I'm not sure whether this makes me a bad journalist or iit just means my job is awesomely flexible, but I was able to almost completely clear my schedule in order to watch as many NCAA Tournament games as possible. In past years, this was really a no brainer considering the tournament has fallen directly on St. Patty's Day the past few years and all I had to do was skip some class (which really was never an issue even if nothing was going on).

Now if people at work (especially the editors) realized I wasn't out "reporting" today, they might be a little peeved, but I just don't think they read my blog so I think I'm in the clear. And frankly, I'll have the same high school puff material that they love and I'm still gonna watch as much college basketball as possible.

But let's be real here, this is a new tournament. It's the first year since sixth grade that I'm not running a big money bracket pool. Obviously some friends asked me to do it again, but in order to clear off a schedule for almost four days, you have to make some sacrifices before hand and that meant pulling some crazy hours the last week and a half. It's also different, quite frankly, because Michigan is in this bad boy for the first time in 11 years.

After covering the team for two seasons — including the worst Michigan basketball season in more than 50 years — I'm proud of these guys. I certainly didn't think they'd be dancing this year and this is coming from an unabashed Beilein believer. Let's look at what I wrote just a few months ago:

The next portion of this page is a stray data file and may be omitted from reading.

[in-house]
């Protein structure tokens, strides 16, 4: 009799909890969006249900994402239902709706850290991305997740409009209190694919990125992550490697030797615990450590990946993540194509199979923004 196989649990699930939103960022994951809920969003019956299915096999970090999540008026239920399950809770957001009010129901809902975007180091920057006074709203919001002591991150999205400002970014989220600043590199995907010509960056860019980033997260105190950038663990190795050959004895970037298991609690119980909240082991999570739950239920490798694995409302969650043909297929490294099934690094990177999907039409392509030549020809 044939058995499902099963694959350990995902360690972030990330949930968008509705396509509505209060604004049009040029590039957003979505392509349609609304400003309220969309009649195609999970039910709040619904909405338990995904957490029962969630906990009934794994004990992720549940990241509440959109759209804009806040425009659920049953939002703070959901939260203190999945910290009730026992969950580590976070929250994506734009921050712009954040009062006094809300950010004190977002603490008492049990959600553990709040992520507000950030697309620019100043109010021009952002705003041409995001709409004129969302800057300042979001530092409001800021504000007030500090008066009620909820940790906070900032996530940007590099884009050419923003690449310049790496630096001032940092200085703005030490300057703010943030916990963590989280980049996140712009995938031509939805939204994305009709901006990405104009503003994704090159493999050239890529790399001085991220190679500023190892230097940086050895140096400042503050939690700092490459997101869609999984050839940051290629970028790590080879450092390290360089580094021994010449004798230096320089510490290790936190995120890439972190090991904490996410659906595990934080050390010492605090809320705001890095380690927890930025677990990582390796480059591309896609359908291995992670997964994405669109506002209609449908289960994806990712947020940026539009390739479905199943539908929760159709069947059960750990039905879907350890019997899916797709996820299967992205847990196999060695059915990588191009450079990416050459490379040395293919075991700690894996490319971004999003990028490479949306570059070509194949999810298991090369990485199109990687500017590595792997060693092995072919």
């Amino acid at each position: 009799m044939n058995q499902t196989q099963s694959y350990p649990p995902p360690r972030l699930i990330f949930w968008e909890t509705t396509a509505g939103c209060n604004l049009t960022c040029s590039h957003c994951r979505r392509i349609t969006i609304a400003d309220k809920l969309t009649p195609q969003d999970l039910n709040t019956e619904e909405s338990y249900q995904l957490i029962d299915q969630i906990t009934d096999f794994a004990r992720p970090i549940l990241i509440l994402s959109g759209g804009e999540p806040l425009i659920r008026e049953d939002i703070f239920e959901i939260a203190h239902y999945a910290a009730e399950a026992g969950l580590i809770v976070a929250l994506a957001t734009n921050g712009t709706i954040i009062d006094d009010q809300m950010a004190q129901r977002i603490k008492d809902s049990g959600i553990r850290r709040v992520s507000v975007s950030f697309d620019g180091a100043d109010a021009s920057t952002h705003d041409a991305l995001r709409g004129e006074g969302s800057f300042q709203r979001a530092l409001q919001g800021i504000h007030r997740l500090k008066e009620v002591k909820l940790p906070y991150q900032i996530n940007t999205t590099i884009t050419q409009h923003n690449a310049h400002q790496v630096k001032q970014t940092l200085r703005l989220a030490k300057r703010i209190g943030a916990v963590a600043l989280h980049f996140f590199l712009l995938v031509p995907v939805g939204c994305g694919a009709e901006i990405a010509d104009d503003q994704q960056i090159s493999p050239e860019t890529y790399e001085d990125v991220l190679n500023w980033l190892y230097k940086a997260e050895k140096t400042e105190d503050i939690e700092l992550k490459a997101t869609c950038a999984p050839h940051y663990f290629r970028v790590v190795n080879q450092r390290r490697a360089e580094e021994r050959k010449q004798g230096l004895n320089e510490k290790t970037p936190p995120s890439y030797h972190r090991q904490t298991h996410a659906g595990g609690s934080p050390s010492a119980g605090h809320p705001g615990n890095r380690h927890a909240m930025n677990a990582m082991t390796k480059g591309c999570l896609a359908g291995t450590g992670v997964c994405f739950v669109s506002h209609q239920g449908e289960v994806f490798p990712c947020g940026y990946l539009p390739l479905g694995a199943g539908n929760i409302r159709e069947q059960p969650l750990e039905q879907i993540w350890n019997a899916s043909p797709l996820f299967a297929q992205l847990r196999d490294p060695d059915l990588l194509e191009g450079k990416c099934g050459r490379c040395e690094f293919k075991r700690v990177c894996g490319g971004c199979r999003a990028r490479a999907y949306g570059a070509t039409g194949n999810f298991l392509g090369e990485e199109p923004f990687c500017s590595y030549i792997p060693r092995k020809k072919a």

I think it's going to take eight and more than likely nine more wins to get into the dance. Now you see why losing that Indiana game the other night would and could have been disastrous. Does this team have eight more conference wins and a Big Ten Tournament win or two left in it? I'm not really sure, especially if it continues to play such porous defense.

But hey, they made it. We can officially say John Beilein is a year ahead of schedule. In football terms, I also think he may have bought Rich Rod an extra year after his debacle of a first year this fall.

So how do I see this game against Clemson going tonight? Well, a lot of people, especially friends here on the East Coast have been quick to point out that Michigan is getting one of those typical Clemson teams. You know start the season blazing hot against cream puffs, then falter somewhat in ACC play (with a few big wins thrown in for fun). The bottom line is this is going to be all about tempo.

Michigan probably couldn't have asked for a better first-round opponent than the Tigers, though. Clemson is small and really only has one player who will potentially give Michigan's lack of defensive efficiency (and height) fits in Trevor Booker. I've got Big Blue winning in my bracket, but if they do, I'm also predicting Blake Griffin will put up a 40-point, 25-rebound performance in round two.